Dogfight On Madison Avenue

Advertising firms zero in on new niches while they battle mainstream firms for accounts

have looked for ways to seize more of the African American or "urban" market. They try to bid for it head on, but often don’t have the talent or research to do it right. Other options include buying one of the major black agencies, forming a joint venture with the medium or smaller black agencies and starting an in-house division.

Last year, more than ever before, the top black advertising agencies cocked their ears to talks of mergers or strategic alliances. Burrell Communications Group of Chicago (No. 1 on the be advertising agencies list, with $173.9 million in billings) went to the table with Lighthouse Holdings, a tech-based venture capital firm. When an agreement couldn’t be reached, Burrell hired the services of Salomon Brothers to field subsequent offers. Uniworld Group in New York, no foreigner to such talks in the past, was courted by Young and Rubicam, and Southfield, Michigan-based Don Coleman Advertising — the 1998 be Advertising Agency of the Year — is currently in talks with an unnamed suitor. What’s in it for them? Exposure to deep-pocketed resources and clients that can help their businesses grow without them having to sell.

"We’re just talking. We have not sought a strategic alliance with anyone," says Byron Lewis, founder, chairman and CEO of Uniworld (No. 2 on the be advertising agencies list, with $160.4 million in billings). In October, Uniworld named Gregory Walker its new president. Formerly with Benton & Bowles, a general market advertising agency, Walker was most recently director of advertising at Kodak. Uniworld, which was a runner-up last year for the AAAA’s O’Toole Award for multicultural advertising, also added Moneygram, Glaxo-Wellcome and Pepsi to its client roster, which already includes AT&T, Ford Motor Co. and Burger King.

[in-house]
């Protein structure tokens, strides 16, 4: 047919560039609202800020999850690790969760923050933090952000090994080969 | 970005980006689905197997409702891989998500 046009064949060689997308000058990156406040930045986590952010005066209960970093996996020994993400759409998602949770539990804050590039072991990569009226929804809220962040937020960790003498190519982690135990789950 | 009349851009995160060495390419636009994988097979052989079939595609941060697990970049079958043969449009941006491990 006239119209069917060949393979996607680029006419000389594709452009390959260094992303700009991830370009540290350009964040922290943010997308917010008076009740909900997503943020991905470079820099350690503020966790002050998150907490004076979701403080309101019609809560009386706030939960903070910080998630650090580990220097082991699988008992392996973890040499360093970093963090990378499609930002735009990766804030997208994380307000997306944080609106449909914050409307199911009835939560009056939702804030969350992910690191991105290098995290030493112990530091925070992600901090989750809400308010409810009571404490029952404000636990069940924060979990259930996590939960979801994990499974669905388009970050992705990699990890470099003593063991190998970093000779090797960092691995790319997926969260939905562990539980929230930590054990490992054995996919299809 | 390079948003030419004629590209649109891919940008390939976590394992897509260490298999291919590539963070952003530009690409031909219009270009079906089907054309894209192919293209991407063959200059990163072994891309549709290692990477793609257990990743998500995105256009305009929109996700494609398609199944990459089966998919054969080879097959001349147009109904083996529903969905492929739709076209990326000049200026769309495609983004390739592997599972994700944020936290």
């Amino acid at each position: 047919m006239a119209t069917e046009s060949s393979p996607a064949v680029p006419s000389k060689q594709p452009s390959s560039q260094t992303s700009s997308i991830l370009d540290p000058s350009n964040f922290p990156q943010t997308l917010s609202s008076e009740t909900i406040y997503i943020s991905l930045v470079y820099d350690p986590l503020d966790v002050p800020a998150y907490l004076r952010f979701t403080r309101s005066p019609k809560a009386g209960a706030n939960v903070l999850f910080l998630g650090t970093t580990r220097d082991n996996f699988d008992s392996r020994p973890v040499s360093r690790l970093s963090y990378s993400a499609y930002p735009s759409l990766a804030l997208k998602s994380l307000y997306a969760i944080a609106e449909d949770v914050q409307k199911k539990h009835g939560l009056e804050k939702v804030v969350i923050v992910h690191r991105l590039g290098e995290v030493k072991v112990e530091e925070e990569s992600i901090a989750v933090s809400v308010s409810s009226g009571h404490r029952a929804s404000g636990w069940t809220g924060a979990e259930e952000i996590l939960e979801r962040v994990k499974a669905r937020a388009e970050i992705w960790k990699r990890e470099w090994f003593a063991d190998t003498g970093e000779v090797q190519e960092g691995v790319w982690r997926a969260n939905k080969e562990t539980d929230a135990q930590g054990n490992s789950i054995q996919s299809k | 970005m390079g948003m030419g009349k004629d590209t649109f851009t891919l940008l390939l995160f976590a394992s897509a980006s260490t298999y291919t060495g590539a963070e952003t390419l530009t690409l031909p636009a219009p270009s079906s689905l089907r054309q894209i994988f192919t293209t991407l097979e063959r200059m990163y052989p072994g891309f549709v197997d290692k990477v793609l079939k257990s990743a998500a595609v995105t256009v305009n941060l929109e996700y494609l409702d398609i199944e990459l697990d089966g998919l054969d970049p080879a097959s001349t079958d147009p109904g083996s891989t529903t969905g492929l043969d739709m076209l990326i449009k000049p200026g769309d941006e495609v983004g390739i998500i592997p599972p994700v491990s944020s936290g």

"These talks are not a bad thing. General market agencies offer a global reach and are woefully behind any other industry as far as having African Americans and Hispanics making the decisions about this market," says Don Coleman, president and CEO of Don Coleman Advertising (DCA) (No. 3 on the be advertising agencies list). "Advertisers depend on agencies to know and have influence. That is why such talks are so important to them." DCA saw its billings jump from $111 million in 1997 to $137 million last year thanks to new accounts such as Miller Brewing Co., Shell Oil and Procter & Gamble. Thomas Burrell, president of Burrell Communications, who won top honors from AAAA for multicultural advertising with television work for McDonald’s, Mobil, Sears and Bell Atlantic, could not be reached for comment.

"One of the little-known realities about these buyouts or alliances is that with them, the general market agency inherits access to clients they never had access to before," notes Smikle. For example, if Young & Rubicam joins forces with Uniworld, they get to sit in on the meetings with Ford and learn about its general market account, which is held by J. Walter Thompson. As a result, they have the African

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